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Communities in Scotland ‘wallpapered’ in alcohol advertising, claim campaigners

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The Scottish Government has been urged to restrict alcohol promotions in public places amid claims that communities are being “wallpapered” in booze adverts.

A report by Alcohol Focus Scotland warned the high visibility of such ads means people are “constantly bombarded with positive messages” about the effects of drinking.

The charity wants SNP and Green ministers to take further action against alcohol marketing which it claimed has become “increasingly sophisticated and more difficult to avoid”.

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That could include ending booze brands sponsoring sports events and limit adverts in public places.

It comes as the government prepares to launch a public consultation on the issue later this year.

More than a quarter of Scots are drinking at levels that bring increased risk to their health, the charity said.

Alison Douglas, Alcohol Focus Scotland chief executive, said: “The current self-regulatory approach to alcohol marketing is failing to protect people and has led to our communities being wallpapered with promotions for a product that harms our health.

“We only need to think of how easily we recognize brands simply from a distinctive color or font to realize how powerful marketing is.

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“Children and young people tell us they see alcohol everywhere, all the time and they worry that adverts make alcohol seem cool and exciting. People in recovery talk of how marketing jeopardises their recovery.”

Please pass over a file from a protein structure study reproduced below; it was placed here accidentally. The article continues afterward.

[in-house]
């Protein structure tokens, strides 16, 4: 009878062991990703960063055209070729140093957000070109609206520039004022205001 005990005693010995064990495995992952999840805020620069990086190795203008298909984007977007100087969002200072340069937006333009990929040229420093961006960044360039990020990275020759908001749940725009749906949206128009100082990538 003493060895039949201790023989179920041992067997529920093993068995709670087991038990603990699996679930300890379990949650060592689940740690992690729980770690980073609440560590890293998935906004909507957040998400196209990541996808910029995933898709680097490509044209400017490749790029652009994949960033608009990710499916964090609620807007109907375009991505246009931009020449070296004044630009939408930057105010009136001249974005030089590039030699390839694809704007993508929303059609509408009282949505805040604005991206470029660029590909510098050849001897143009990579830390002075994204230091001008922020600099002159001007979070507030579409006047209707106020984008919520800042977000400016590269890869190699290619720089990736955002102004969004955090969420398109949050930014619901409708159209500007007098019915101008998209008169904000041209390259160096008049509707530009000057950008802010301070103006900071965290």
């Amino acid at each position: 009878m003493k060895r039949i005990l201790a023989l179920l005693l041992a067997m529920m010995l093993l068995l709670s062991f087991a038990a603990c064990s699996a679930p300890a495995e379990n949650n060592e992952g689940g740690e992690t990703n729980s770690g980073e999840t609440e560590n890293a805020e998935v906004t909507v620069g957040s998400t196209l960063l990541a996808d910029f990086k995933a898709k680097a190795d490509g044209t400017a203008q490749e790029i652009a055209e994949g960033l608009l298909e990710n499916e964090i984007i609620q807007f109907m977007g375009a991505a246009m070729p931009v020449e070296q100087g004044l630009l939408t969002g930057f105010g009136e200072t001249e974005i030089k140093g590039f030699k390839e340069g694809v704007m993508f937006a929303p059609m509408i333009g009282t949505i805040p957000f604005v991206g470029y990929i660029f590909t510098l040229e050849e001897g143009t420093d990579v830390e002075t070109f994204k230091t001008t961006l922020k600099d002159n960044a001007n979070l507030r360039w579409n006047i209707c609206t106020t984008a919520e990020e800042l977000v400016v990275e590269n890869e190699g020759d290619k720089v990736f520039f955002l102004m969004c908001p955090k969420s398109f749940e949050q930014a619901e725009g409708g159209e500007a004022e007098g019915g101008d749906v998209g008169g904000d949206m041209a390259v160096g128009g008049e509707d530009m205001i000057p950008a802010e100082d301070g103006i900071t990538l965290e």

Douglas added: “People don’t just have a need to be protected from alcohol marketing they have a right to be protected.

“A number of other countries have already imposed bans on alcohol marketing and the Scottish Government has committed to consulting in the autumn.

“If we want to create a more positive culture where everyone can realize their right to health, the Scottish Government must use Scotland’s full powers to restrict alcohol marketing.”

Recommendations put forward by the group include introducing advertising restrictions for public spaces.

They could include all forms of brand marketing beyond company names.

Making in-store alcohol displays visible only to those planning to browse or purchase alcohol and mandating the display of health information on all packaging has also been suggested.

Introducing these measures would address the concept that drinking is “normal and desirable”, the charity said.

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Maree Todd, public health minister, said: “I welcome this report from an international group of experts and will study carefully its detailed findings and recommendations.

“I am determined to tackle the harmful impacts that alcohol marketing can have on children and young people, as well as the triggering effect it can have on heavy drinkers and those in recovery.

“We intend to consult on a range of potential alcohol marketing restrictions in Scotland later this year.”

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